Current Employee - Anonymous Employee in Glasgow, Scotland (UK)
    Doesn't Recommend
    Negative Outlook
    Disapproves of CEO

    I have been working at Scottish Government full-time (More than 8 years)

    Pros

    good amount of leave and flexi working

    Cons

    Vast majority of staff are contractors. Taking permanent jobs away from current staff and burning though budgets and not delivering

    Advice to Management

    Stop employing so many contractors

  8. "Good - Could Be Better"

    StarStarStarStarStar
    • Work/Life Balance
    • Culture & Values
    • Career Opportunities
    • Comp & Benefits
    • Senior Management
    Current Employee - Team Leader in Edinburgh, Scotland (UK)
    Current Employee - Team Leader in Edinburgh, Scotland (UK)
    Recommends
    Neutral Outlook
    Disapproves of CEO

    I have been working at Scottish Government full-time (More than 8 years)

    Pros

    Invests in people development.
    Working hours.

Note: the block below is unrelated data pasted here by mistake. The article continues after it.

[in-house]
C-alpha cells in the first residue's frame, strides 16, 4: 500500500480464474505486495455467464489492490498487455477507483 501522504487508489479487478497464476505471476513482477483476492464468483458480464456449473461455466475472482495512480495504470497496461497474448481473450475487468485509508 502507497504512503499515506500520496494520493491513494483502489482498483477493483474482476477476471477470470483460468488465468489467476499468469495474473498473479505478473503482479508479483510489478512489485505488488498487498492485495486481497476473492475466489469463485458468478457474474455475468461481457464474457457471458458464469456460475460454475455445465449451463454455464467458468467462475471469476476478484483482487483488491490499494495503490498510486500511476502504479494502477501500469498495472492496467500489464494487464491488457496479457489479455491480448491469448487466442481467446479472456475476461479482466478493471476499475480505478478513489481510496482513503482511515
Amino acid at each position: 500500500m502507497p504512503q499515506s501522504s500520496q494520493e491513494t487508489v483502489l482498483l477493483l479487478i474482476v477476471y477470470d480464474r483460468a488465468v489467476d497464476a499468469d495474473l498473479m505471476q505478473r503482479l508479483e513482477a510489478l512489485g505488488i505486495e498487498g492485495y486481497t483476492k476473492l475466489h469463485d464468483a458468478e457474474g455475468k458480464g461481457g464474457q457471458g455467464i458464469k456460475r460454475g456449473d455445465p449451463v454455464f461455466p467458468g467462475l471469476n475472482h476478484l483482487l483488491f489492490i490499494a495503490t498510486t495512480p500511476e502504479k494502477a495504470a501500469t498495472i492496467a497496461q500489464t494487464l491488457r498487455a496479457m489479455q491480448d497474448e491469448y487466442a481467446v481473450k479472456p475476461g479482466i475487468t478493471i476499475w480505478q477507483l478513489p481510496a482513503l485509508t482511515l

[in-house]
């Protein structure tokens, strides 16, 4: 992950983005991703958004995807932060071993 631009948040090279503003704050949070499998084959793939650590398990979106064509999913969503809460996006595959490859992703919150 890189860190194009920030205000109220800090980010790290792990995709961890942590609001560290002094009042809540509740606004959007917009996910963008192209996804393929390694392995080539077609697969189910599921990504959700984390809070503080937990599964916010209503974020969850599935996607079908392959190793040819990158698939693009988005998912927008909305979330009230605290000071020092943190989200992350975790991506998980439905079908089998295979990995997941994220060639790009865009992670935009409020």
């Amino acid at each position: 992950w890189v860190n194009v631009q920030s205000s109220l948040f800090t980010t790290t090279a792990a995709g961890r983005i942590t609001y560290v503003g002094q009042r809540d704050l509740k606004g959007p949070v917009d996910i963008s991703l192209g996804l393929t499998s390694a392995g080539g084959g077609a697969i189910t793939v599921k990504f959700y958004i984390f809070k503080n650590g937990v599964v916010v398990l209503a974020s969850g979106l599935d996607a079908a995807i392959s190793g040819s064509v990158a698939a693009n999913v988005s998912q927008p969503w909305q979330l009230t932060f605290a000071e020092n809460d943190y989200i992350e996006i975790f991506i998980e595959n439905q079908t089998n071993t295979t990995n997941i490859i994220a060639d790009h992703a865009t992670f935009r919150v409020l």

Interesting work.

    Cons

    Limited promotional opportunities - and based on how you 'talk' about your job rather than actual performance.
    Salary.


  9. Helpful (1)

    "Doesn't walk the talk, has a diversity problem, bad behaviour at senior levels can go unchallenged"

    StarStarStarStarStar
    • Work/Life Balance
    • Culture & Values
    • Career Opportunities
    • Comp & Benefits
    • Senior Management
    Former Employee - Anonymous Employee
    Former Employee - Anonymous Employee
    Doesn't Recommend
    Neutral Outlook
    No opinion of CEO

    I worked at Scottish Government (More than 5 years)

    Pros

    General perks of working within Central Government: for example, good leave allowance, flexible working policies, and help with childcare. As someone who has worked in UK Government departments as well I found the pace of work much more relaxed with more emphasis on work-life balance.

    Cons

    In principle, the Scottish Government has a number of commendable corporate policies, however in reality these are often ignored or only given lip service.